Objectives: This study sought to assess the effects of neurohormonal therapies in preventing cardiotoxicity in patients receiving chemotherapy. Background: Various cardioprotective approaches have been evaluated to prevent chemotherapy-related cardiotoxicity; however, their overall utility remains uncertain. Methods: This meta-analysis included randomized clinical trials of adult patients that underwent chemotherapy and neurohormonal therapies (β-blockers, mineralocorticoid receptor antagonists, or angiotensin-converting enzyme inhibitors/angiotensin receptor blockers) versus placebo with follow-up ≥4 weeks. The primary outcome was change in left ventricular ejection fraction (LVEF) from baseline to the end of the trial. Other outcomes of interest were measures of LV size, strain, and diastolic function. Pooled estimates for each outcome were reported as standardized mean difference and weighted mean difference between the neurohormonal therapy and placebo groups using random effects models. Results: We included 17 trials, collectively enrolling 1,984 participants. In pooled analysis, neurohormonal therapy (vs. placebo) was associated with significantly higher LVEF on follow-up (standardized mean difference: +1.04 [95% confidence interval (CI): 0.57 to 1.50]) but with significant heterogeneity in the pooled estimate (I2 = 96%). Compared with placebo-treated patients, those randomized to neurohormonal therapies experienced a 3.96% (95% CI: 2.90 to 5.02) less decline in LVEF estimated by weighted mean difference, but with significant heterogeneity (I2 = 98%). There was a trend toward lower adverse clinical events with neurohormonal therapy (vs. placebo) that did not meet statistical significance (risk ratio: 0.80 [95% CI: 0.53 to 1.20]; I2 = 71%). Conclusions: Neurohormonal therapies are associated with higher LVEF in follow-up among cancer patients receiving chemotherapy, although absolute changes in LVEF are small and may be within inter-test variability. Furthermore, significant heterogeneity is observed in the treatment effects across studies highlighting the need for larger trials of cardioprotective strategies.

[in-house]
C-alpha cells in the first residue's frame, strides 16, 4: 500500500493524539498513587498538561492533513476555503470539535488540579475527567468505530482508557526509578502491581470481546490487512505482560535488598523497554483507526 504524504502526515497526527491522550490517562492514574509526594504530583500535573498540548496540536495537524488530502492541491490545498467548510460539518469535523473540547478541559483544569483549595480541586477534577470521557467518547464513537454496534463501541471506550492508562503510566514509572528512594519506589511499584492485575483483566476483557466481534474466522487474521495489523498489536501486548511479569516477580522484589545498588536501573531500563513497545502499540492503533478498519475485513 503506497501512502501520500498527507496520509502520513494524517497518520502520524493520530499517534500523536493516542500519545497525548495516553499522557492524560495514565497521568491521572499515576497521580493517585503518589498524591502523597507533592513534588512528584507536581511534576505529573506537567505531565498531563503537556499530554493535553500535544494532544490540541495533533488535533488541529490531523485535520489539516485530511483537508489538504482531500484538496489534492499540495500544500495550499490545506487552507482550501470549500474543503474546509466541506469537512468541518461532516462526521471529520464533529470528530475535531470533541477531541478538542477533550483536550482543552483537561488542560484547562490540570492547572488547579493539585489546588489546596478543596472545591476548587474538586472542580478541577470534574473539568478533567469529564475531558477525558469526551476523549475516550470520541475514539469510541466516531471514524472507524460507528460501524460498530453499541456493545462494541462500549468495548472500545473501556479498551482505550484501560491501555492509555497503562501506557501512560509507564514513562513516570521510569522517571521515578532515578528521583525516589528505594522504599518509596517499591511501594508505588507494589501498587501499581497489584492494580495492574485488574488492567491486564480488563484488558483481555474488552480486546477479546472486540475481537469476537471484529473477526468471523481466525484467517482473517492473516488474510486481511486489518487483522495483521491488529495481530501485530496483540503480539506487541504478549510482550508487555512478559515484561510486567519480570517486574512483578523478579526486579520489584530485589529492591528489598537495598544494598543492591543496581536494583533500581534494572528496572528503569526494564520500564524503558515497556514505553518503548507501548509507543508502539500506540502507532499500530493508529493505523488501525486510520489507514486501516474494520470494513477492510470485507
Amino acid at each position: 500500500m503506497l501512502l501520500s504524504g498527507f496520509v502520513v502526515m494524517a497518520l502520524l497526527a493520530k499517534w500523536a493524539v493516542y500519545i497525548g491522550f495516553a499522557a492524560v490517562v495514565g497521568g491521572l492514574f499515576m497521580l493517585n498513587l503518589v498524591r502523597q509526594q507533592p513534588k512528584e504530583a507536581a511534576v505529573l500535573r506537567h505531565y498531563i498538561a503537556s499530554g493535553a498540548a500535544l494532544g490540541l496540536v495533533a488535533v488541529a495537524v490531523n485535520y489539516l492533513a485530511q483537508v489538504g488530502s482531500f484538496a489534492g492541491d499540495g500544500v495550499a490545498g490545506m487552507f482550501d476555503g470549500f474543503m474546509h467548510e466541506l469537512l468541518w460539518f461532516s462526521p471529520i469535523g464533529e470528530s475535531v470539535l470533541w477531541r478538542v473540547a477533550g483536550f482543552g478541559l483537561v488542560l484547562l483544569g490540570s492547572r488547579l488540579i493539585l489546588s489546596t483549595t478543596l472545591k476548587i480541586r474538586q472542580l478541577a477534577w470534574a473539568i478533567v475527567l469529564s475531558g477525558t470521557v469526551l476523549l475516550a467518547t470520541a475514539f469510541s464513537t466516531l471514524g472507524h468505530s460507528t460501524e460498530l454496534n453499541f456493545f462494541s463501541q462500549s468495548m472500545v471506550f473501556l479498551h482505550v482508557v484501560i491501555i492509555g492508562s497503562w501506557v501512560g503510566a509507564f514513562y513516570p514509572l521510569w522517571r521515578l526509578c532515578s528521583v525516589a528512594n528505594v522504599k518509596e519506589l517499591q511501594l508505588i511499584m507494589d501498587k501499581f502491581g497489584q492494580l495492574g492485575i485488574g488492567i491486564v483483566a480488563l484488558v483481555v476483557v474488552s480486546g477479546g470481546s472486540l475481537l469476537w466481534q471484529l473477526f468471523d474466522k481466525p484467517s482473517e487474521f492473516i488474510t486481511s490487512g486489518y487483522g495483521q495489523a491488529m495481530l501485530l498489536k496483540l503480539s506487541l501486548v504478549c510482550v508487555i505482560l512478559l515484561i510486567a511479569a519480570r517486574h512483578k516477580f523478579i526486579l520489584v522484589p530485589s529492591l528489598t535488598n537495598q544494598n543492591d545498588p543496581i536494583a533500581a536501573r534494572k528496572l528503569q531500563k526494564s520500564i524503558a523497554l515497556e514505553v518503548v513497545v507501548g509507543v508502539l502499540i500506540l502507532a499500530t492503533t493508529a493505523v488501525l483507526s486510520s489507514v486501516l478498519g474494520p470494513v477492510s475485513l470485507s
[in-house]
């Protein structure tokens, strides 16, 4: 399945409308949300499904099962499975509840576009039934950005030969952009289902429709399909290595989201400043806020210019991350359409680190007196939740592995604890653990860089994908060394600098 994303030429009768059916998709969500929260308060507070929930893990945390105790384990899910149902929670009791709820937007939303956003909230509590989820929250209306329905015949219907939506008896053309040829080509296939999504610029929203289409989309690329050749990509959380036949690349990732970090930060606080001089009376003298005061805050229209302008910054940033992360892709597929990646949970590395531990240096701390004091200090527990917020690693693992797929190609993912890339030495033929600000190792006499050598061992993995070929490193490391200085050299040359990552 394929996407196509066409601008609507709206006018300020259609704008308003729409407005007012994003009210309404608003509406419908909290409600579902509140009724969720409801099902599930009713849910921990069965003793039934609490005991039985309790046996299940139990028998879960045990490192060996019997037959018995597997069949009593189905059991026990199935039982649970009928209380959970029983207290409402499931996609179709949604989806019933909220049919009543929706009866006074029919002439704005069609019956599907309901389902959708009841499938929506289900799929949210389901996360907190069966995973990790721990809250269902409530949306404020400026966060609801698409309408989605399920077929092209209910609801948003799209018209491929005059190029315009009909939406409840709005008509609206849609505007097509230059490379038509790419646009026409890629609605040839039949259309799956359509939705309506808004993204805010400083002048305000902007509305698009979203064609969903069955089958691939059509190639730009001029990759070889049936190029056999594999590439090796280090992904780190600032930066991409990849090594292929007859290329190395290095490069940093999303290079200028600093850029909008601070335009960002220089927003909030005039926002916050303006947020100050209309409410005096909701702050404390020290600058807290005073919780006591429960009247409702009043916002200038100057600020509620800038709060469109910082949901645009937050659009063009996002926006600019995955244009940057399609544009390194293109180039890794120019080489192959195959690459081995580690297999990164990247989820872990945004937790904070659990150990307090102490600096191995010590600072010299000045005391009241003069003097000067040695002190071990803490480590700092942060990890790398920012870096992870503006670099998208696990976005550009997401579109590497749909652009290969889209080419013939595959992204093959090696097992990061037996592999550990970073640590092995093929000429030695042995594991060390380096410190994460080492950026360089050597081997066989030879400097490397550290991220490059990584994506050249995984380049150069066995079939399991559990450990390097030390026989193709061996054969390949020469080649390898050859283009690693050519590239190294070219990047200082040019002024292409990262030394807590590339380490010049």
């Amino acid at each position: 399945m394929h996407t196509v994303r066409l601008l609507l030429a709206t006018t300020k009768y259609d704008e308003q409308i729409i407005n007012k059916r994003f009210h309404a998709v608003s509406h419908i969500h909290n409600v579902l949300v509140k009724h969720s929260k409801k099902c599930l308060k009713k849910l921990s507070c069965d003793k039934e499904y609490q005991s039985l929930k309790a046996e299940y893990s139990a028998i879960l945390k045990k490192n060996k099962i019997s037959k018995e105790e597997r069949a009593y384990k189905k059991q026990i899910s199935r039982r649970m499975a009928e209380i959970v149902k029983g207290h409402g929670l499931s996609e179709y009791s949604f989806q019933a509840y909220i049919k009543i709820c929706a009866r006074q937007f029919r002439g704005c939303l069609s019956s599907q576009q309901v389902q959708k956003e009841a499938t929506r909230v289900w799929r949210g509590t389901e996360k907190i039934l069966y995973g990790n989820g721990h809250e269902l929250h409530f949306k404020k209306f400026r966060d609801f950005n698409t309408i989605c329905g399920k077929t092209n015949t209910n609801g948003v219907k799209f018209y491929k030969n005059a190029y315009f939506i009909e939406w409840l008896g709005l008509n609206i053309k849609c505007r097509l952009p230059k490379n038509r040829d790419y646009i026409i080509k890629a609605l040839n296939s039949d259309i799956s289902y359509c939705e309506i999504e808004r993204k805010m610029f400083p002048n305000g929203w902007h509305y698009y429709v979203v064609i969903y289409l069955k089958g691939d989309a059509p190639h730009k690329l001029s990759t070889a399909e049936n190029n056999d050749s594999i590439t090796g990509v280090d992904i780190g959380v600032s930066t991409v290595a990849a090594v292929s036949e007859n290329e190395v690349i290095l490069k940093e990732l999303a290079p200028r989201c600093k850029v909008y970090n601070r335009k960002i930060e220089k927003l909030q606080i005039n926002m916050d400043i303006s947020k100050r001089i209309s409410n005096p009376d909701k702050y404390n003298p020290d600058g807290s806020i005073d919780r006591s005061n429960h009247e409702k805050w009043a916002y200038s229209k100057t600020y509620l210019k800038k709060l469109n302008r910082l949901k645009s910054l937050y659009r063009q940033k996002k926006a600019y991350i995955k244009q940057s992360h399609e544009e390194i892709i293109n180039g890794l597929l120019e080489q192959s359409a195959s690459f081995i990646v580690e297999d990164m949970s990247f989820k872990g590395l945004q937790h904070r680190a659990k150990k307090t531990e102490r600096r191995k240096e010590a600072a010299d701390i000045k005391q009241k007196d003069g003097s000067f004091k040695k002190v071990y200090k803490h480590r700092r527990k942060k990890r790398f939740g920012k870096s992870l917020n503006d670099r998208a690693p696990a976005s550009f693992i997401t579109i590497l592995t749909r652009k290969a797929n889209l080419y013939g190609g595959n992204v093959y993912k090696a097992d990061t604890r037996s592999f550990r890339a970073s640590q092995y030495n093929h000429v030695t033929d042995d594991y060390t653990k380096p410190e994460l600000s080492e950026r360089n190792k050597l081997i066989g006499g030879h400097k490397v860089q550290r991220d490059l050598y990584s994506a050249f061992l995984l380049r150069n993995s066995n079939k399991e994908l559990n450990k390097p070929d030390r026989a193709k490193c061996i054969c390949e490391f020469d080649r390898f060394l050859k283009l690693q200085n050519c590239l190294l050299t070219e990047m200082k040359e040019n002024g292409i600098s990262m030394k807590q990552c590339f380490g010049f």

- ejection fraction
- heart failure
ASJC Scopus subject areas
- Cardiology and Cardiovascular Medicine